How Our Eyes Process Light – The First Step of Seeing
Published on the 11 August 2016
Published on the 11 August 2016
This post is the second in a series about vision and visual perception. It will explore the anatomy of the eye as well as how rays of light are transformed into electrical impulses that can be transmitted along neural pathways to facilitate visual perception.
We look at a cup. Make it a mug. Of steaming hot tea. Perhaps with a biscuit or scone with jam and cream beside it. In order to understand the visual process, it is important to break this picture down into two important aspects. First, the physical properties of the scene: brown substance held in a container with a semi-circular protrusion on its side, and a golden short cylindrical object with a layer of shiny red matter, topped with a white substance. Doesn’t sound too appealing.
This information is what is presented to our eyes in the form of rays of light. It is only when this information is transmitted throughout the brain that we can make sense of what we are looking at. Suddenly, the golden scone with a layer of sticky red jam and soft, fresh cream has me thinking of my grandmother.
In order to understand the diseases and injuries that affect the visual processing system, we must understand what happens at each point within that process. And the first point of that process is the cornea of the eye. This transparent layer covering the eye acts as a camera lens, bringing the light into focus. The iris then constricts in brighter conditions and dilates in dim conditions, to allow the optimal level of light to enter the eye.
Behind the pupil is a lens that further focusses the light before it is reflected onto the retina at the back of the eye. The retina is 0.5mm thick and contains ten layers of neurons. Within these layers are the rods and cones which are photoreceptors containing pigments. These split apart when exposed to light, triggering action potentials in downstream neurons; the translation of light into signals that will travel through the neural pathways.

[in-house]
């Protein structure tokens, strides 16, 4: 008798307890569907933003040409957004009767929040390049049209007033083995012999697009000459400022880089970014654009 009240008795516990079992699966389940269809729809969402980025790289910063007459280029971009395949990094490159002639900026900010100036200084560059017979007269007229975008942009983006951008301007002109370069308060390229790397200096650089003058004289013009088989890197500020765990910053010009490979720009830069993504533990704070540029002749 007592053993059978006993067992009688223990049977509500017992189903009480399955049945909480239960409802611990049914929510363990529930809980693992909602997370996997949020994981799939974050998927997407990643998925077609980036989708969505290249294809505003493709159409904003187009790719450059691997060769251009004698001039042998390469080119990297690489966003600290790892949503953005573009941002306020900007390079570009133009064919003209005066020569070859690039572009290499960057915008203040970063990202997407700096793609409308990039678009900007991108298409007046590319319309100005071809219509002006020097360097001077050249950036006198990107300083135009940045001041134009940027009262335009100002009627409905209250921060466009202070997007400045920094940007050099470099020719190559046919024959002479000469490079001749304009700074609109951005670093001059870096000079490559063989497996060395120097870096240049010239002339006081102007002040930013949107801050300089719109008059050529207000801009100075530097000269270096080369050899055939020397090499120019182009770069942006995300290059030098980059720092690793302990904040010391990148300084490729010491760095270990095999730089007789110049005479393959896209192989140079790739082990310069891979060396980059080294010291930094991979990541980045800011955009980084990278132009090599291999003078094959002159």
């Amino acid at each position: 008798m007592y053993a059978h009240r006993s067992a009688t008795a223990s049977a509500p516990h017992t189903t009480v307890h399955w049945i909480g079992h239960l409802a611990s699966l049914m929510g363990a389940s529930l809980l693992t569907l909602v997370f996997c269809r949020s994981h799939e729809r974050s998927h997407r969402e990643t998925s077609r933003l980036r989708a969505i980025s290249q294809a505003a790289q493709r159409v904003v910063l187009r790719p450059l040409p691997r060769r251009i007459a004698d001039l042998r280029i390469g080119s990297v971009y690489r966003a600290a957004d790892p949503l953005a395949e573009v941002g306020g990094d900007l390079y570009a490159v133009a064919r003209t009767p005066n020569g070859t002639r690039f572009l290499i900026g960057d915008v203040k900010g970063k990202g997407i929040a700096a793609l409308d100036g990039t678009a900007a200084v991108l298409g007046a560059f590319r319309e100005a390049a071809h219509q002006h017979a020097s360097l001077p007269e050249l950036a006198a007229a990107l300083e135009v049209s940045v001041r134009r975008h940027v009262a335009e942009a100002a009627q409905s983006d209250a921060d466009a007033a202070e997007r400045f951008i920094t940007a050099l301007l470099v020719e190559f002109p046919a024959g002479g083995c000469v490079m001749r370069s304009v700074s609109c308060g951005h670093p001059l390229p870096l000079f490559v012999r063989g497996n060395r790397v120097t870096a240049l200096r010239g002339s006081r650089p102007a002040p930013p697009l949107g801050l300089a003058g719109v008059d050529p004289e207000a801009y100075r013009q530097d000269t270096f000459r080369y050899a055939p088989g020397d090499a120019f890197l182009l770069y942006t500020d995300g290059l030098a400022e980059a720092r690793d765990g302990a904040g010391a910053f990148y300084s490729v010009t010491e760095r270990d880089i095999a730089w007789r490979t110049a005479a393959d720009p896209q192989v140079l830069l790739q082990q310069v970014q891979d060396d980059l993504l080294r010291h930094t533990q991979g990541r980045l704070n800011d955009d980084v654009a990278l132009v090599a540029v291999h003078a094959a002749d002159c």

Rods contain rhodopsin, which is destabilised at low levels of light. This pigment is quickly depleted and takes time to replenish. They are therefore more effective in dim conditions. Cones contain photopsin which destabilises at high levels of light and can replenish quickly, therefore making cones more useful for vision in well-lit environments.
While cones are located primarily at the fovea which is the centre point of the retina, rods are spread throughout the retina. Cones and rods are connected to bipolar neurons. Here we see another difference between cones and rods. A number of rods are connected to one bipolar neuron.
The sum of the information received by the bipolar neuron is transmitted to the ganglion neuron. The axons of the ganglion neuron form the optic nerve, which transmits visual information along the neural pathway.
While the number of rods connected to one bipolar neuron means that there is more chance for the ganglion to receive input above the threshold required to initiate an action potential through the optic nerve, we have also learnt that rods are positioned in a diffuse pattern across the retina, and that information from these diverse locations send messages to the same bipolar neuron. It should be no surprise therefore, that rods help us to identify low levels of light, but that they are not able to provide significant detail.
Bipolar cells are innovated by a small number of cones. The ability of a few cones to meet the threshold requirements to initiate an action potential is reduced, but there is a higher degree of detail given the specific location.
So we have learnt that the eye is able to focus and control the amount of light the retina is exposed to. It has neurons that facilitate both clear, detailed vision in well-lit conditions and basic, generalised sight in dim lighting. The next post in this series will explore the path of the electrical impulses once they enter the optic nerve.